Juan Lucero, Jr. v. John Ettare, et al

Northern District of California, cand-4:2015-cv-02654

Order by Magistrate Judge Kandis A. Westmore granting {{19}} Motion to Substitute Party; referring case to magistrate judge for settlement; continuing case management conference to April 12, 2016 at 1:30 p.m.(kawlc2S, COURT STAFF) Modified on 1/12/2016 (kawlc2S, COURT STAFF).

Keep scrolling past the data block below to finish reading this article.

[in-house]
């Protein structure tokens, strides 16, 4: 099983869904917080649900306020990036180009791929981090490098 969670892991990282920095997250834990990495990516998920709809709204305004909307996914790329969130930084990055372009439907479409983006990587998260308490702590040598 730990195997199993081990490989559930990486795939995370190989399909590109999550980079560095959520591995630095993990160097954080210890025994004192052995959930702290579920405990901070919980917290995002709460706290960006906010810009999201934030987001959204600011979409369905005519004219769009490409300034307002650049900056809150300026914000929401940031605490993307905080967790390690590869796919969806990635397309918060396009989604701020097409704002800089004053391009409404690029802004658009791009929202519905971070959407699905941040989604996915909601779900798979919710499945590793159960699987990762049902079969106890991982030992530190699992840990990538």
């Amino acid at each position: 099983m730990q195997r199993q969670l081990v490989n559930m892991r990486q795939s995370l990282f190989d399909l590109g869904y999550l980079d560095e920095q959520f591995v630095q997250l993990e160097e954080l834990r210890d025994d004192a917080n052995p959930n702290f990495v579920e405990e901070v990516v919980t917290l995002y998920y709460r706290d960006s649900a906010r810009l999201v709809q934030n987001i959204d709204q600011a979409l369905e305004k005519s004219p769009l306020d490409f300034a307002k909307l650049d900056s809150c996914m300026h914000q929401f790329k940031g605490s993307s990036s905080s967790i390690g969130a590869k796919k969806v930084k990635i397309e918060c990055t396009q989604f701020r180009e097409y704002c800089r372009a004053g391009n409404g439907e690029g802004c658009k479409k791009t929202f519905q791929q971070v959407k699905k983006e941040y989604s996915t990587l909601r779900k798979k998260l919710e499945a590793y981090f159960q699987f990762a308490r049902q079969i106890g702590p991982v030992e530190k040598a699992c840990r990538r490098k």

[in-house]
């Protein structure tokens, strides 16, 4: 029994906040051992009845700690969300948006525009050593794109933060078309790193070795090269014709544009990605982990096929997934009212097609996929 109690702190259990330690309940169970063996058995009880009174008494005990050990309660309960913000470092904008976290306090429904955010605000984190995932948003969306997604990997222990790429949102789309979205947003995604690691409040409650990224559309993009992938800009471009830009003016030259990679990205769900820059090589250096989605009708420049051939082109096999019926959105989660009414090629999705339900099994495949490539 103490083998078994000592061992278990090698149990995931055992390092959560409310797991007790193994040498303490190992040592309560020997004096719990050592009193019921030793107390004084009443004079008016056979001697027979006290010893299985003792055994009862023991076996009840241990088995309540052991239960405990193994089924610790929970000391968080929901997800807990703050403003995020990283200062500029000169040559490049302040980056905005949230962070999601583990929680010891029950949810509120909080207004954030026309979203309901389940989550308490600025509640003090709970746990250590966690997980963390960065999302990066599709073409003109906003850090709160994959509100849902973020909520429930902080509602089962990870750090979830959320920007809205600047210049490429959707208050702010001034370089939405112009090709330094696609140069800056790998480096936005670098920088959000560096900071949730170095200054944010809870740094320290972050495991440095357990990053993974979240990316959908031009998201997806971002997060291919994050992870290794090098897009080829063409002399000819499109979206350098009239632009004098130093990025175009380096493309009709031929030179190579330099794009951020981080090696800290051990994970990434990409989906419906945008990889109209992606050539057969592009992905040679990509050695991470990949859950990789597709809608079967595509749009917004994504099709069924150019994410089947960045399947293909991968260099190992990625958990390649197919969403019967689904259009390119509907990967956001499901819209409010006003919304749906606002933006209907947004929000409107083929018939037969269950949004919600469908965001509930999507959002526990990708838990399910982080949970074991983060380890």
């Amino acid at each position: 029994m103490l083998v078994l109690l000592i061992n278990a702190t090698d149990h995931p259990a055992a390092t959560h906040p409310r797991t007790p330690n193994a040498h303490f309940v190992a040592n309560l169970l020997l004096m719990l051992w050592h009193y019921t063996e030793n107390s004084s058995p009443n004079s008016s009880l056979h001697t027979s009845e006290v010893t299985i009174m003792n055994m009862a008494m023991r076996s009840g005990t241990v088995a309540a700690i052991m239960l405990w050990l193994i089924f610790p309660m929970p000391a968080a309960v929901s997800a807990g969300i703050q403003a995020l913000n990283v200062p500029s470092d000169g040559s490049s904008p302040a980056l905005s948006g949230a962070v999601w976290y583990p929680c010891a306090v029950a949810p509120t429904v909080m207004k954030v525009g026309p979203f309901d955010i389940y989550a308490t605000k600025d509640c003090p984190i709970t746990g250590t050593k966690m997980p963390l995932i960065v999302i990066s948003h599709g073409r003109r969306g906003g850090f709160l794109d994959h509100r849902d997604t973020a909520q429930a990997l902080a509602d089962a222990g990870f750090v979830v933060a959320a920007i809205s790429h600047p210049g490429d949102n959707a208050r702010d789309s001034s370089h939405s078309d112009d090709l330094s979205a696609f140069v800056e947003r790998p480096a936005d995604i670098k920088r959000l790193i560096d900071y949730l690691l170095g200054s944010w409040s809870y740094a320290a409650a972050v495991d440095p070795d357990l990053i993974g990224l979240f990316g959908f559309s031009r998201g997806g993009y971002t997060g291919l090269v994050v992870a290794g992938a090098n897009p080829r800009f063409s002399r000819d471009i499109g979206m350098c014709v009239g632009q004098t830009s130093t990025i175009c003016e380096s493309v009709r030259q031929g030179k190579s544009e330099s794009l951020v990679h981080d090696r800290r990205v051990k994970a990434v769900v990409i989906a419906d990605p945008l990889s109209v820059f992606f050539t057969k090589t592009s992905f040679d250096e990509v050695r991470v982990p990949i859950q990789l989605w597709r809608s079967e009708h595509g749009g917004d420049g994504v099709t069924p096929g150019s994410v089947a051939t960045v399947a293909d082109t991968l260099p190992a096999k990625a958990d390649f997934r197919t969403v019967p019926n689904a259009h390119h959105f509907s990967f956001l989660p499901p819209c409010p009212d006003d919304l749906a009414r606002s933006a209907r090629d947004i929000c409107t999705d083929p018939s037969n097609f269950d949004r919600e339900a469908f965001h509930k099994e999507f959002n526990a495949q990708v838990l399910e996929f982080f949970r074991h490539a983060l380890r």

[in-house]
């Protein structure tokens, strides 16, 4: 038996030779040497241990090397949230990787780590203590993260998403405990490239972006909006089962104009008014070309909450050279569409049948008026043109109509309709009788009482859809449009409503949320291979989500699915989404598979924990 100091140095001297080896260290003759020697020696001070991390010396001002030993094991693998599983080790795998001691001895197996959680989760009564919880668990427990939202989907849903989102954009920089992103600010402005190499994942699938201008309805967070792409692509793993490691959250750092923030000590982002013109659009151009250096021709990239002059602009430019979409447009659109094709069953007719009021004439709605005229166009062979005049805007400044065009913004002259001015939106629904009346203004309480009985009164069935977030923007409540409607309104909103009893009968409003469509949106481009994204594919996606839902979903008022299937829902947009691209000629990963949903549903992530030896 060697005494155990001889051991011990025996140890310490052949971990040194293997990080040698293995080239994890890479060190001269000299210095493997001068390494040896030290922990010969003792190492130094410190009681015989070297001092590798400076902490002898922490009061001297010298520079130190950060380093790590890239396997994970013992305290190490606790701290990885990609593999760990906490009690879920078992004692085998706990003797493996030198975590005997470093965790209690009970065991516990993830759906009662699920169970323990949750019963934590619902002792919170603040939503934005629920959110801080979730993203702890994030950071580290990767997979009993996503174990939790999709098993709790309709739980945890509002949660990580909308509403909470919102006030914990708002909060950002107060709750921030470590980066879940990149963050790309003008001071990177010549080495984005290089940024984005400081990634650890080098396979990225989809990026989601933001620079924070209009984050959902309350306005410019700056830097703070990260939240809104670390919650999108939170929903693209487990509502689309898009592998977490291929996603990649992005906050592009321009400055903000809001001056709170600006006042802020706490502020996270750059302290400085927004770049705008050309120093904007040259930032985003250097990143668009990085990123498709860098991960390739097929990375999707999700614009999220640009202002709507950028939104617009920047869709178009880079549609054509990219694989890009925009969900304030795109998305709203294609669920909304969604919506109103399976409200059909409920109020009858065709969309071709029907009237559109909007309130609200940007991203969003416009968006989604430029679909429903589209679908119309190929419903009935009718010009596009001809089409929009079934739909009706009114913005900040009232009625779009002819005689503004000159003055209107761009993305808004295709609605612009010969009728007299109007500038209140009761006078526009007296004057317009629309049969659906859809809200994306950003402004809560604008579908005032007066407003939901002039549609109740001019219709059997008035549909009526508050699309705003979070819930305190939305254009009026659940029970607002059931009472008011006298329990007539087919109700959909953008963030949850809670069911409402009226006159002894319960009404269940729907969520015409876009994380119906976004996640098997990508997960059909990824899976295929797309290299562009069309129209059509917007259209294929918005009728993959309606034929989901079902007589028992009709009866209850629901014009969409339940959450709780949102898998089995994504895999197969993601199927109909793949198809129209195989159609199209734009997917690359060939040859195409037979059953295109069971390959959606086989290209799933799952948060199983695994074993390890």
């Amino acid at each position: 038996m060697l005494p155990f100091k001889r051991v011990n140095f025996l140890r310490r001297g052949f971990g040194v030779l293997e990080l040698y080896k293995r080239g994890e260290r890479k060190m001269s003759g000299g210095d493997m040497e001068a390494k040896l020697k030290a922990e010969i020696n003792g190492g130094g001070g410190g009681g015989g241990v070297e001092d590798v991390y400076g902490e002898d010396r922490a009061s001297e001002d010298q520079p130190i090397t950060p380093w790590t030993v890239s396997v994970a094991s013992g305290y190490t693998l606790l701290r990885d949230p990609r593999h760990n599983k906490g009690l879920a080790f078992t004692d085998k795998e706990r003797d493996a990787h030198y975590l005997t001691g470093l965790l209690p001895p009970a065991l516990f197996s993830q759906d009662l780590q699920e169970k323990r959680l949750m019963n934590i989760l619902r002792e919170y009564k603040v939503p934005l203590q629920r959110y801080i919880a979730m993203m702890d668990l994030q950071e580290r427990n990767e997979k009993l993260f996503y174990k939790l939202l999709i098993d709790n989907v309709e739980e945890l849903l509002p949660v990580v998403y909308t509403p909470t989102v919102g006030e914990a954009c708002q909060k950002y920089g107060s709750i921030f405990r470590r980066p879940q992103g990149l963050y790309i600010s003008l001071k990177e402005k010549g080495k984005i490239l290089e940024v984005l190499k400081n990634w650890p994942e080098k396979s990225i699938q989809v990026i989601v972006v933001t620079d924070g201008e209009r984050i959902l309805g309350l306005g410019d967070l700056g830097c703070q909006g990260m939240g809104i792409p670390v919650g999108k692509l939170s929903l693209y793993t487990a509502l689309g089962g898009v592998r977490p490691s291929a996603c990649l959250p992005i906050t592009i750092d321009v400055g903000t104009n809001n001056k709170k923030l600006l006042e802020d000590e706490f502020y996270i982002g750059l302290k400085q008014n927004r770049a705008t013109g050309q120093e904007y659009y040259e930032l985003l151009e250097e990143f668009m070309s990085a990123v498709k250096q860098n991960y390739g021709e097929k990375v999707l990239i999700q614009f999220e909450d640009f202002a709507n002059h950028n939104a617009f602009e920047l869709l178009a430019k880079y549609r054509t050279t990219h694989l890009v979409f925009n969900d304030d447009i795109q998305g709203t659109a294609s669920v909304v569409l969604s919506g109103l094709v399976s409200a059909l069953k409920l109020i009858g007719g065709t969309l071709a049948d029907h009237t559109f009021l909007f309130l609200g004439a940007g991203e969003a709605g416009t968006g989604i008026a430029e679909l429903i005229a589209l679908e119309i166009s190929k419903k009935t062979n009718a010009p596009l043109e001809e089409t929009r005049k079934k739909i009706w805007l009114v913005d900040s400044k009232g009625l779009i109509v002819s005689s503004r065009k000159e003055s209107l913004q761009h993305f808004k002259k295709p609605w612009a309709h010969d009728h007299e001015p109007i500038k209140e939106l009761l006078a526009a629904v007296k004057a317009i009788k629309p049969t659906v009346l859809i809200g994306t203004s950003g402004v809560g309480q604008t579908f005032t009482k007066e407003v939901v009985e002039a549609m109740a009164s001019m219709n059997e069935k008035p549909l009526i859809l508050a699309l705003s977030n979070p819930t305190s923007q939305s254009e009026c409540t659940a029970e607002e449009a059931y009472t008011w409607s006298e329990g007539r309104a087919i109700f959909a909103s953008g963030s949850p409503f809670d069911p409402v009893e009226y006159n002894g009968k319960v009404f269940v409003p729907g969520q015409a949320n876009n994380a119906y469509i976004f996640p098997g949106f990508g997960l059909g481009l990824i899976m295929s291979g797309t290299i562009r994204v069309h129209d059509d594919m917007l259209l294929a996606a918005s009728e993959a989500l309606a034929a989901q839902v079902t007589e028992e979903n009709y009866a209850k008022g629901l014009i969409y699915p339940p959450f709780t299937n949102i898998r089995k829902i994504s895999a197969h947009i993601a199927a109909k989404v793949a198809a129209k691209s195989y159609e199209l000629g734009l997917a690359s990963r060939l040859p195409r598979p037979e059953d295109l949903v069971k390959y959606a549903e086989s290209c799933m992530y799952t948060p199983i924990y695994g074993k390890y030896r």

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1 2 3 4 UNITED STATES DISTRICT COURT 5 NORTHERN DISTRICT OF CALIFORNIA 6 JUAN LUCERO, JR., 7 Case No. 15-cv-02654-KAW Plaintiff, 8 v. ORDER GRANTING MOTION TO 9 SUBSTITUTE PARTY; REFERRING JOHN ETTARE, et al., CASE TO MAGISTRATE JUDGE FOR 10 SETTLEMENT Defendants. 11 Re: Dkt. No. 19 12 Northern District of California United States District Court 13 Before the Court is Plaintiff's motion to substitute CSO Kyle Howe for one of the doe 14 defendants named in his complaint. Defendants oppose the motion, which is suitable for 15 disposition without hearing pursuant to Civil Local Rule 7-1(b). The Court, therefore, VACATES 16 the hearing currently scheduled for January 21, 2016. Having reviewed the papers filed by the 17 parties and the relevant legal authority, the Court GRANTS Plaintiff's motion for the reasons set 18 forth below. 19 I. BACKGROUND 20 A. Factual background 21 On September 7, 2013, Plaintiff attended an event at the Pyramid Ale House. (1st Am. 22 Compl. ("FAC") ¶ 5, Dkt. No. 9.) When the event was over, he got some food and began walking 23 to his car. (Id.) Plaintiff asserts that he was not intoxicated. (Id.) As he was walking, a 24 confrontation had broken out in the street in front of him. (Id. ¶ 6.) There was a crowd and police. 25 (Id.) Plaintiff attempted to walk around the group, but the crowd started to disperse, and some 26 people ran. (Id.) 27 Plaintiff alleges that he was grabbed, violently slammed to the ground, and handcuffed by 28 officers for no apparent reason and without warning. (Id. ¶ 7.) Plaintiff was shoved in the back of 1 a police car, his cell phone and wallet were taken and never returned, and his car was towed. (Id. 2 ¶ 8.) 3 At the police station, Plaintiff was chained to a chair and forced to sit for more than an 4 hour while handcuffed. (Id. ¶ 9.) When he told the officers that the handcuffs were too tight and 5 causing pain, he was told to be quiet. (Id.) Plaintiff complained some more, and he was told that 6 he would be put in the "restraint chair" if he persisted. (Id. ¶ 10.) At that point, Plaintiff had 7 enough and told the officers that he was going to sue them. (Id.) Officers immediately grabbed 8 him, pulled him by the handcuffs, and carried him into a concrete room, where he was slammed to 9 the floor. (Id. ¶ 11.) According to Plaintiff, the officers hit and kicked him while handcuffed, and 10 they twisted his ankle until it made a loud popping noise. (Id.) Plaintiff screamed and lost 11 consciousness. (Id.) When Plaintiff woke up, he found himself in a small pool of blood, he was 12 no longer handcuffed, and he had no shoes. (Id. ¶ 12.) He tried to stand, but he was unable to as a Northern District of California United States District Court 13 result of the intense pain in his ankle. (Id.) He also coughed up some blood. (Id.) 14 At some point, an officer came to Plaintiff's cell, noticed that Plaintiff needed medical 15 attention, and called for assistance. (Id. ¶ 13.) Plaintiff was quickly processed and transported to 16 the hospital, where it was determined that Plaintiff had suffered an ankle fracture, abrasions, and 17 contusions. (Id. ¶¶ 13, 14.) 18 B. Procedural background 19 Plaintiff commenced this action on June 12, 2015. (Compl., Dkt. No. 1.) He filed a first 20 amended complaint on August 19, 2015, asserting a claim under 42 U.S.C. § 1983 against the 21 defendant officers for violation of his rights under the Fourth, Fifth, Eighth, and Fourteenth 22 amendments, a Monell claim against the City of Berkeley ("City"), and a claim under 42 U.S.C. § 23 1981 against the defendant officers for violation of his rights to full and equal benefit under the 24 law. (FAC ¶¶ 22-24, 25-27, 28-32.) The City, John Ettare ("Ettare"), John Doe, and Richard Roe 25 are named as defendants ("Defendants").1 (Id. ¶¶ 3-4.) 26 On December 1, 2015, Plaintiff filed an administrative motion to enlarge the time for 27 1 28 These same Defendants are named in the original complaint filed on June 12, 2015. Compl. ¶¶ 3-4. 2 1 naming additional parties. (Admin. Mot., Dkt. No. 16.) The Court denied the motion without 2 prejudice to the re-filing of a properly noticed motion. (Order, Dkt. No. 18.) 3 That motion followed on December 14, 2015.2 (Pl.'s Mot., Dkt. No. 19.) Defendants filed 4 their opposition to the motion on December 24, 2015, to which Plaintiff replied on January 4, 5 2016. (Defs.' Opp'n, Dkt. No. 20; Pl.'s Reply, Dkt. No. 23.) 6 II. LEGAL STANDARD 7 A. Leave to amend 8 Federal Rule of Civil Procedure 15(a)(2) provides that leave to amend a complaint should 9 be "freely given when justice so requires." Fed. R. Civ. P. 15(a)(2). "This policy is to be applied 10 with extreme liberality." Eminence Capital, LLC v. Aspeon, Inc., 316 F.3d 1048, 1051 (9th Cir. 11 2003). The courts consider five factors when determining whether leave to amend should be 12 granted: "(1) bad faith, (2) undue delay, (3) prejudice to the opposing party, (4) futility of Northern District of California United States District Court 13 amendment[,] and (5) whether plaintiff has previously amended his complaint." Allen v. City of 14 Beverly Hills, 911 F.2d 367, 373 (9th Cir. 1990). "A motion for leave to amend may be denied if 15 it appears to be futile or legally insufficient." Spitzer v. Aljoe, No. 13-cv-5442-MEJ, 2015 WL 16 1843787, at *5 (N.D. Cal. Apr. 6, 2015) (internal quotations and citation omitted). "Claims barred 17 by the statute of limitations are futile." Id. (citations omitted). 18 B. Relation back 19 Rule 15(c)(1)(A) provides that "[a]n amendment to a pleading relates back to the date of 20 the original pleading when. . . the law that provides the applicable statute of limitations allows 21 relation back." Fed. R. Civ. P. 15(c)(1)(A). The Ninth Circuit has explained: 22 Rule 15(c)(1) incorporates the relation back rules of the law of a state when that state's law provides the applicable statute of limitations and is more lenient. As a 23 result, if an amendment relates back under the state law that provides the applicable statute of limitations, that amendment relates back under Rule 15(c)(1) even if the 24 amendment would not otherwise relate back under the federal rules. 25 Butler v. Nat'l Cmty. Renaissance of Cal., 766 F.3d 1191, 1200 (9th Cir. 2014). 26 27 2 On October 1, 2015, the Court set December 14, 2015 as the deadline for amending the 28 pleadings. Scheduling Order at 8, Dkt. No. 15. 3 1 As § 1983 contains no independent statute of limitations, "the applicable limitation period 2 is determined by borrowing the forum state's limitation period, including its tolling provisions, for 3 the most analogous personal injuries." Ellis v. City of San Diego, 176 F.3d 1183, 1188 (9th Cir. 4 1999) (citation omitted). In California, that statute of limitation is two years, and it begins to run 5 on the date the wrongful conduct occurred. See Spitzer, 2015 WL 1843787, at 6 (citations 6 omitted). "[B]ecause the limitations period [applicable here] derives from state law, Rule 15(c)(1) 7 requires [courts] to consider both federal and state law and employ whichever affords the more 8 permissive relation back standard."3 See Butler, 766 F.3d at 1201. 9 "Amendments of pleadings under California law are generally governed by California 10 Civil Procedure Code section 473(a)(1)." Id. (footnote and citation omitted). The section 11 provides: 12 The court may, in furtherance of justice, and on any terms as may be proper, allow Northern District of California a party to amend any pleading or proceeding by adding or striking out the name of United States District Court 13 any party, or by correcting a mistake in the name of a party, or a mistake in any other respect; and may, upon like terms, enlarge the time for answer or demurrer. 14 The court may likewise, in its discretion, after notice to the adverse party, allow, 15 upon any terms as may be just, an amendment to any pleading or proceeding in other particulars; and may upon like terms allow an answer to be made after the 16 time limited by this code. 17 Cal. Civ. Proc. Code § 473(a)(1). The statute "does not contain any express provision for relation 18 back of amendments, and California courts have held that it does not authorize the addition of a party for the first time whom the plaintiff failed to name in the first instance." Butler, 766 F.3d at 19 1201 (internal quotations and citation omitted). 20 California courts, however, have also recognized an exception to the general rule of no 21 relation back under California Civil Procedure Code section 474. See id. Section 474 provides: 22 When the plaintiff is ignorant of the name of a defendant, he must state that fact in 23 the complaint, or the affidavit if the action is commenced by affidavit, and such defendant may be designated in any pleading or proceeding by any name, and when 24 his true name is discovered, the pleading or proceeding must be amended 25 accordingly. . . . Cal. Civ. Proc. Code § 474. "Thus, section 474 of the California Code of Civil Procedure allows 26 27 3 28 Accordingly, as Plaintiff has met the requirements for relation back under state law, the Court has not addressed relation back under federal law. 4 1 plaintiffs to substitute a fictional 'Doe' defendant in a lawsuit with a named defendant, so long as 2 the plaintiff was unaware of the defendant's true identity at the time the prior complaint was filed." 3 Felarca v. Birgeneau, No. 11-CV-05719-YGR, 2014 WL 7140262, at *3 (N.D. Cal. Dec. 12, 4 2014) (citation omitted); see also Butler, 766 F.3d at 1201 (internal quotations, citation, and 5 footnote omitted). Relation back under section 474 is only available, however, if the plaintiff is "genuinely ignorant of the defendant's identity at the time the original complaint is filed." Butler, 6 766 F.3d at 1202 (internal quotations and citation omitted). 7 III. DISCUSSION 8 In the instant motion, Plaintiff seeks to substitute CSO Kyle Howe for John Doe or 9 Richard Roe, the doe defendants named in the operative complaint. (Pl.'s Mot. at 1.) Plaintiff 10 asserts that he was aware of Officer Ettare's identity but unaware of his other assailants. (Pl.'s 11 Mot. at 1; Boskovich ¶ 3, Dkt. No. 19-1.) Plaintiff also asserts that Defendants did not identify a 12 Northern District of California United States District Court single jailor in their initial disclosures or in any supplemental disclosures, despite his allegation 13 that officers beat him while at the jail. (Id. at 4; Boskovich Decl. ¶ 4.) Plaintiff also asserts that 14 Defendants nonetheless admitted that CSO Howe was one of the individuals who "placed or 15 assisted in [placing] plaintiff in a safety cell" in their discovery responses.4 (Id.; Boskovich Decl. 16 ¶ 6 & Ex. A.) Plaintiff argues that Defendants are not prejudiced by any amendment, that such 17 amendment is proper given that Plaintiff only recently learned of Howe's involvement in the case, 18 and that the addition of CSO Howe clearly relates back under California law. (Pl.'s Mot. at 5.) 19 In opposition, Defendants argue that amendment would be futile in this case because the 20 statute of limitations on Plaintiff's federal claims lapsed on September 7, 2015 and the relation 21 back doctrine does not apply under federal or state law. (Defs.' Opp'n at 3-5.) Defendants further 22 argue that Plaintiff lacks any factual basis for adding CSO Howe as a defendant, given that 23 Plaintiff could not identify him as one of the individuals who allegedly beat him. (Id. at 5-7.) 24 25 4 26 The City interpreted the relevant interrogatory "as seeking the identity of any officer, deputy, jailer and first responder employee who had involvement in plaintiff's detention, arrest, medical 27 treatment, booking, jailing, and transport[,]" and it named CSO Howe in its responses. Boskovich Decl., Ex. A. In its response to another interrogatory, the City identified, on information and 28 belief, CSO Howe and Officer Ettare as the individuals who "placed or assisted in placing plaintiff in a safety cell on September 7, 2013." Defs.' Opp'n at 5; Boskovich Decl., Ex. A. 5 1 According to Defendants, evidence that Howe was working in the jail on the day of Plaintiff's 2 arrest and that he may have had a part in placing Plaintiff in a safety cell does not warrant adding 3 him as a defendant. (Id. at 7.) 4 These arguments fail. To the extent Defendants contend state law does not allow relation 5 back because plaintiff is seeking to add a new party instead of merely correcting a misnamed 6 party, Defendants misunderstand the law. "[S]ection 474 of the California Code of Civil 7 Procedure allows plaintiffs to substitute a fictional 'Doe' defendant in a lawsuit with a named 8 defendant, so long as the plaintiff was unaware of the defendant's true identity at the time the prior 9 complaint was filed." Felarca, 2014 WL 7140262, at *3. 10 That is what Plaintiff seeks to do here, and he has satisfied section 474's requirements. In 11 both iterations of his complaint, Plaintiff alleged that: 12 OFFICERS immediately grabbed plaintiff and pulled him up by the handcuffs, Northern District of California which was against policy, causing him extreme pain. OFFICERS then carried United States District Court 13 plaintiff into a concrete room with a drain in the floor and slammed him to the floor. OFFICERS proceeded to hit and kick the still handcuffed plaintiff, and also 14 twisted his ankle until it made a loud popping sound. Plaintiff screamed and lost 15 consciousness. He was allowed to lay there injured and bleeding without an attempt to summon medical attention. 16 (Compl. ¶ 11, FAC ¶ 11.) Despite this allegation, Defendants did not identify a single jailor in its 17 initial disclosures or supplemental disclosures. (Boskovich Decl. ¶ 4.) The City does not dispute 18 this, but instead attempts to justify its non-disclosure because plaintiff alleged "that he was beaten 19 by unidentified 'officers,' not jailers." (Defs.' Opp'n at 6 n.2.) This hyper-technical approach to 20 litigation does not aid Defendants here. Rather, it bolsters Plaintiff's claim that he was unaware of 21 CSO Howe's identity, which is supported by Plaintiff's counsel's declaration indicating that at the 22 time each complaint was filed, he was aware only aware of Officer Ettare's identity and unaware 23 of the identifies of the Plaintiff's other assailants. (Boskovich Decl. ¶ 3.) Defendants do not 24 dispute this.5 25 Based on the foregoing, the Court finds that Plaintiff was genuinely ignorant of CSO 26 Howe's identity, bringing the proposed amendment within the scope of section 474. The proposed 27 5 28 In fact, Defendants state that "Plaintiff failed to even attempt to identify other parties through discovery until September 17, 2015. . . . " Defs.' Opp'n at 4. 6 1 amendment, therefore, relates back to the filing of the original complaint, which occurred on June 2 12, 2015, well within the two year statute of limitations for Plaintiff's claims, which as Defendants 3 correctly note, elapsed on September 7, 2015. The proposed amendment, then, is not futile. 4 Defendants' argument that Plaintiff lacks a factual basis for naming CSO Howe as a 5 defendant also fails. Defendants concede that CSO Howe was working in the jail during the time 6 Plaintiff was incarcerated and that due to his assignment that afternoon, he likely placed or helped 7 place Plaintiff in his cell. (Defs.' Opp'n at 5.) While this may be a thin factual basis for Plaintiff's 8 claims, especially given that Plaintiff testified at his deposition that CSO Howe looked familiar 9 but he could not identify him as one of the officers who beat him,6 Defendants are free to attack 10 Plaintiff's claims against CSO Howe at trial. The other arguments Defendants advance here, i.e., 11 that no beating occurred and that Plaintiff was injured before he was arrested, are also more 12 appropriately raised at a later stage of the case. Northern District of California United States District Court 13 IV. CONCLUSION 14 For the reasons set forth above, Plaintiff's motion is GRANTED. CSO Kyle Howe is 15 substituted for defendant John Doe. This matter is also referred to a randomly-assigned magistrate 16 judge for the purposes of conducting a settlement conference, which shall occur within 90 days or 17 as soon as is convenient to the assigned judge's calendar. The case management conference 18 currently set for February 2, 2016 is continued to April 12, 2016 at 1:30 p.m. 19 IT IS SO ORDERED. 20 Dated: 01/12/16 __________________________________ 21 KANDIS A. WESTMORE United States Magistrate Judge 22 23 24 25 26 27 6 28 Plaintiff explains that no photographs were produced in time for him to examine them prior to his deposition. 7